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Bobby Goulder: Building a Career as a Musician with Central Vision Loss

“There has never been a better time to be disabled” – Karl Schwonik, 2021

It is perhaps an over-romanticised, idealistic viewpoint, but I am a firm believer in the attitude that having low vision cannot stop somebody thriving in what they love to do. Moreover, with technology improving and society gradually becoming better educated and more accepting, that ideal can only grow more real.

Bobby smiles while playing the piano at Overtures Piano Bar, Leicester Square
Performing at Overtures Piano Bar, Leicester Square

I am a professional pianist, composer and musical director living with a degenerative condition called Stargardt’s Macular Dystrophy which restricts my central vision. I cannot read music, sometimes struggle to see the keyboard, and find identifying faces very difficult. Over the years I have developed a multitude of techniques, knacks, workarounds which enable me to carry out my work and navigate the music industry in my own way.

Broadly, the two major areas that enable me to follow a career in music are the enhancement of my aural skills and memory, and making use of technological advancements. Each person’s experience of sight loss and the way that it affects creative and everyday tasks is totally unique to the individual. Two people may have the same condition progressing at the same rate, but develop entirely different ways of working around it perhaps according to living circumstances or other natural skills and inclinations.

Ears, Memory, and Touch

I already had fascinations with music theory, the piano and singing when I started losing my sight aged nine or ten and at that age, the brain is still very adaptable. As it became progressively harder and slower for me to access sheet music even enlarged 5x, it became easier and faster to pick things up by ear and commit to memory. Now I play all my piano gigs and theatre shows from memory and can take requests provided I have heard the song a handful of times. I am always learning new music by ear, and I keep certain other aural skills up like practising transposition and improvisation in each of the twelve keys.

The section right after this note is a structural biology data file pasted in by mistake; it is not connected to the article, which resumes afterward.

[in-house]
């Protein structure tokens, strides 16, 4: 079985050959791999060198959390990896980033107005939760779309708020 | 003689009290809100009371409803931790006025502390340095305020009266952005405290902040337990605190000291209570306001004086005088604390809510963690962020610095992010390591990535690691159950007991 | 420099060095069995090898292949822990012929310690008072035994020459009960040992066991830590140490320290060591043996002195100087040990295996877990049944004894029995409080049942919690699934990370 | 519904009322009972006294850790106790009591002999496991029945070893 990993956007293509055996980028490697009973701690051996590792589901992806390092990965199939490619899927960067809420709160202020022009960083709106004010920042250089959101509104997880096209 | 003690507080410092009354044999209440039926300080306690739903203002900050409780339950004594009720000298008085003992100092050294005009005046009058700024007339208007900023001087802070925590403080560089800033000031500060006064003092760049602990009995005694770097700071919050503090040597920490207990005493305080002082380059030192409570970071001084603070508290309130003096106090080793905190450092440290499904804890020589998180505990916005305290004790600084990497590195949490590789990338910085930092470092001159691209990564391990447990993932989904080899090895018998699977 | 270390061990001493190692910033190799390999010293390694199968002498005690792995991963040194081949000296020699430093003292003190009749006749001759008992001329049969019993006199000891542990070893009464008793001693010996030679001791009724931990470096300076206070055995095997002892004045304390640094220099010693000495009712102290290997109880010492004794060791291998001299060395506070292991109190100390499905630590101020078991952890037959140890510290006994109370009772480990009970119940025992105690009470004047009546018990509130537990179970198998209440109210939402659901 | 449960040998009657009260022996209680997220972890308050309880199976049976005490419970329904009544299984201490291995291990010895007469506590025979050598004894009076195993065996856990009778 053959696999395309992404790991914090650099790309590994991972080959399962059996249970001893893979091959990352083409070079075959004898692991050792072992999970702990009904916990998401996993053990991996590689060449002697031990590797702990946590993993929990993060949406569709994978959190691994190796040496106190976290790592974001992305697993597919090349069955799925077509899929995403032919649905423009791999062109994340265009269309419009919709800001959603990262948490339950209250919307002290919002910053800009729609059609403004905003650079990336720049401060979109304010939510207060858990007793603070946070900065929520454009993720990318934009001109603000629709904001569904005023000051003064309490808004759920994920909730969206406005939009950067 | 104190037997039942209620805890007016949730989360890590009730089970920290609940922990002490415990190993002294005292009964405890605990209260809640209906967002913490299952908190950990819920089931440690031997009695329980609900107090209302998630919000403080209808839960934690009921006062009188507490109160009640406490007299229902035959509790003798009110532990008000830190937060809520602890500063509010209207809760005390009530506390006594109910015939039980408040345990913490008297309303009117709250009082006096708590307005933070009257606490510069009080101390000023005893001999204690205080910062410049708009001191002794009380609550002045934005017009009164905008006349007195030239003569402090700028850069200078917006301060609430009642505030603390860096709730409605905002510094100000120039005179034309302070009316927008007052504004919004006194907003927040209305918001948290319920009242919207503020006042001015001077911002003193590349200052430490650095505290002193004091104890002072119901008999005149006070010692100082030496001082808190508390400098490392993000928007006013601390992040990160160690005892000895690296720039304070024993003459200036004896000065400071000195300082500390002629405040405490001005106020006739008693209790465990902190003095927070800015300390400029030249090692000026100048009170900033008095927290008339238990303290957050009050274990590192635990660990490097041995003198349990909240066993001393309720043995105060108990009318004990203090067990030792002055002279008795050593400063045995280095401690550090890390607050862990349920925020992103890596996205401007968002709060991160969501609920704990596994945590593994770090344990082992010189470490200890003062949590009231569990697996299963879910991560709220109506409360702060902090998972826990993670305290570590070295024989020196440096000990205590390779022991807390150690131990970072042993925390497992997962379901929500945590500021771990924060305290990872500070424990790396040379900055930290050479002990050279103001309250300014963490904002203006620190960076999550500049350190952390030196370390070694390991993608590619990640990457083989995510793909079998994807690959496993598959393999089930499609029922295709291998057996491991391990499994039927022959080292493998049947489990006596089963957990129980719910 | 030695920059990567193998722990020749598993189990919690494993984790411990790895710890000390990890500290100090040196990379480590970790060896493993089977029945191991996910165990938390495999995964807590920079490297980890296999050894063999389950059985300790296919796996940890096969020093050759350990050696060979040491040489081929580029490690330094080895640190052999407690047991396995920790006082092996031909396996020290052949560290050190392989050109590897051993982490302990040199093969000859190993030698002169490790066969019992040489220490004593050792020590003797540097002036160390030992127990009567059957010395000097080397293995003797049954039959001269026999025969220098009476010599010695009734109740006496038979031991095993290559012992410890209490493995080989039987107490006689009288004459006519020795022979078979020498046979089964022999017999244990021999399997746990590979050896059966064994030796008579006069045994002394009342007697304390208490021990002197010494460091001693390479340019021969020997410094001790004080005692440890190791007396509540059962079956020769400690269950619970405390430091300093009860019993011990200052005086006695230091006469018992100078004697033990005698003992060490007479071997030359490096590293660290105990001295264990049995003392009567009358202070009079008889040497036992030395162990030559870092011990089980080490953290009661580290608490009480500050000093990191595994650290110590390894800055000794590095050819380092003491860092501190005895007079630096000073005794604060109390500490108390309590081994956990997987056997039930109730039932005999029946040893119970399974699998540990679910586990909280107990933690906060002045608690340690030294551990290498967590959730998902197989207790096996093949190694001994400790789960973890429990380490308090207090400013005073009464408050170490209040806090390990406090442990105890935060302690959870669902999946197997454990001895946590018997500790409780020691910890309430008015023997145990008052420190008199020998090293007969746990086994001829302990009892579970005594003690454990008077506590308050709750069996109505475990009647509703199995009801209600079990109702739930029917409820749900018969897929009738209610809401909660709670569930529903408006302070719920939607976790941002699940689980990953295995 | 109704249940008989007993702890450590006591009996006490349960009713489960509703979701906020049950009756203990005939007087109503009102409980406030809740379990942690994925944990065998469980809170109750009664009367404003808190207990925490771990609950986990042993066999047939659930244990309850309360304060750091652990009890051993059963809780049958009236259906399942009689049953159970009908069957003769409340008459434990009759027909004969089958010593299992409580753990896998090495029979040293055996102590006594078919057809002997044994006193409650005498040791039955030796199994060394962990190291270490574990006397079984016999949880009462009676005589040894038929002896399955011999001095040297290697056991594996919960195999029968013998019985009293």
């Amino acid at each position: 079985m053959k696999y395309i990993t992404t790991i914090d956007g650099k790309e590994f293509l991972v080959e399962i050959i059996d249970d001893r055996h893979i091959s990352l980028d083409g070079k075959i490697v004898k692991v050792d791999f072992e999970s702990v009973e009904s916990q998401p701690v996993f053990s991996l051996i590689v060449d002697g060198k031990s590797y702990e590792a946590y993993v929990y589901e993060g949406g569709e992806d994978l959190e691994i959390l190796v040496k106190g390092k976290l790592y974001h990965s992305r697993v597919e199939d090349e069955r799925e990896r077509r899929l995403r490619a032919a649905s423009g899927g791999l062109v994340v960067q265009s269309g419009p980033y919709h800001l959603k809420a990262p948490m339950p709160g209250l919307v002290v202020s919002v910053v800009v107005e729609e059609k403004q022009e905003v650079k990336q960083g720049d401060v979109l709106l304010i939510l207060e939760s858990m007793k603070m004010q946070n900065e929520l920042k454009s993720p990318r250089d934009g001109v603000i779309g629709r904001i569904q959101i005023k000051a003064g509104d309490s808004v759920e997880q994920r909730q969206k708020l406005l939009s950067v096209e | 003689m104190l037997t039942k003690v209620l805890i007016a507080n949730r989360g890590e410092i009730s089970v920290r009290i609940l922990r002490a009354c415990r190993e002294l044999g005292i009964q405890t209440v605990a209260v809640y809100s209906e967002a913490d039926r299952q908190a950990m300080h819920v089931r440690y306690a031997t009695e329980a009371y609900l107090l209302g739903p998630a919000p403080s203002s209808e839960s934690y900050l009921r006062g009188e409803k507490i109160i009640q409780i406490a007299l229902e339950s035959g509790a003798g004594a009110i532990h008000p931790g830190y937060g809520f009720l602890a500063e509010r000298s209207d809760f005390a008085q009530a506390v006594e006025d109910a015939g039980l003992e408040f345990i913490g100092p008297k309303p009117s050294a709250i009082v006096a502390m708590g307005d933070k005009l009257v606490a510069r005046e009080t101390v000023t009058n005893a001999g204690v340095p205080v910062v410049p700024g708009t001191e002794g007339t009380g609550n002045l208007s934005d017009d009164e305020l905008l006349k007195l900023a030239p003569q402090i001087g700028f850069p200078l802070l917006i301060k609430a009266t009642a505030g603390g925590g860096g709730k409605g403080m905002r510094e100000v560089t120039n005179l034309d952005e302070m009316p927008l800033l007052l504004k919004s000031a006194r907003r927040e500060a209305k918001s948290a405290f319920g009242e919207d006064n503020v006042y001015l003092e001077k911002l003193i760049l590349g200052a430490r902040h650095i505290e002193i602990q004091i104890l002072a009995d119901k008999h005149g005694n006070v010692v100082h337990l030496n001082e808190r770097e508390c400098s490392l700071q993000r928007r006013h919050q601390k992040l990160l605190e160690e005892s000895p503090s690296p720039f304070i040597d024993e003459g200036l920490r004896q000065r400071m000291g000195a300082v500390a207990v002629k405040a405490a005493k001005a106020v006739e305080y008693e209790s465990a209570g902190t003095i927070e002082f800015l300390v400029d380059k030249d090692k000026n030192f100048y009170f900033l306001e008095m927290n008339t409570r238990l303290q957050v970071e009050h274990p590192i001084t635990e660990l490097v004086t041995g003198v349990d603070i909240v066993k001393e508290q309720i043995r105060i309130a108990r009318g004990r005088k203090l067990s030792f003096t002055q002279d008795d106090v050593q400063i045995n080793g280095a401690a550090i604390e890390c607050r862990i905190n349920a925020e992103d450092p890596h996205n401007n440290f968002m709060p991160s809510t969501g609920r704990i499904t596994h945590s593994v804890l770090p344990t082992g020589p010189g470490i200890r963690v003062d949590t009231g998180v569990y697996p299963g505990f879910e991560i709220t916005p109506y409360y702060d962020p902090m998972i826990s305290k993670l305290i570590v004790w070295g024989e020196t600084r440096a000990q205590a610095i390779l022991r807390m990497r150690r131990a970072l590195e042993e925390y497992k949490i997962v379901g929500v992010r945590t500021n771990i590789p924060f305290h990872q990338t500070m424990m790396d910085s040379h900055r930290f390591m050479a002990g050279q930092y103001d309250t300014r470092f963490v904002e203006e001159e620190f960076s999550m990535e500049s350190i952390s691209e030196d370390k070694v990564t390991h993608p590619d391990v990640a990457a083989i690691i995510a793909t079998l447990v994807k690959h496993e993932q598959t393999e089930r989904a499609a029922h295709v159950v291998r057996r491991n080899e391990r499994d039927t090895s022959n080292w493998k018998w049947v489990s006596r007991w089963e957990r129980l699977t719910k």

I play the piano with my hands in constant contact with the keys, so I am feeling my way across the keys with some fingers even if they are not depressing notes. This is a near-unconscious process which has developed organically over the years. The orientation of the white and black notes on a piano makes it easy to navigate the instrument by feel once my hands are in position. I have to lean to look more closely at the top and bottom extremes if I need to jump to either end.

Navigating the keyboard by feel.


This article is not sponsored by Apple, but for me the four Apple devices that I own have transformed the efficiency with which I can create music. The built-in ‘Zoom’ and ‘Speech’ functions in the Accessibility area of iMacs and MacBooks render any external software unnecessary for me. Whether I am working on a score in Sibelius, producing a track in Logic or writing an email, I spend 90% of the time zoomed in to between 20x and 60x size. The field of view is set to move continuously around the screen with my mouse cursor for easy navigation, and the magnification level is on a smooth sliding scale controlled with a simple mouse scroll gesture. I have Siri read any text to me with a quick keyboard shortcut. I touch-type, and I have ‘bump-on’ stickers on the F, J and Enter keys so I can feel my way into position without looking.

A typical screen view when Bobby is editing a score. The score is enlarged so that 1 bar fills the screen of his iMac. The mouse cursor fills a significant area of the screen.
A typical screen view when I’m editing a score.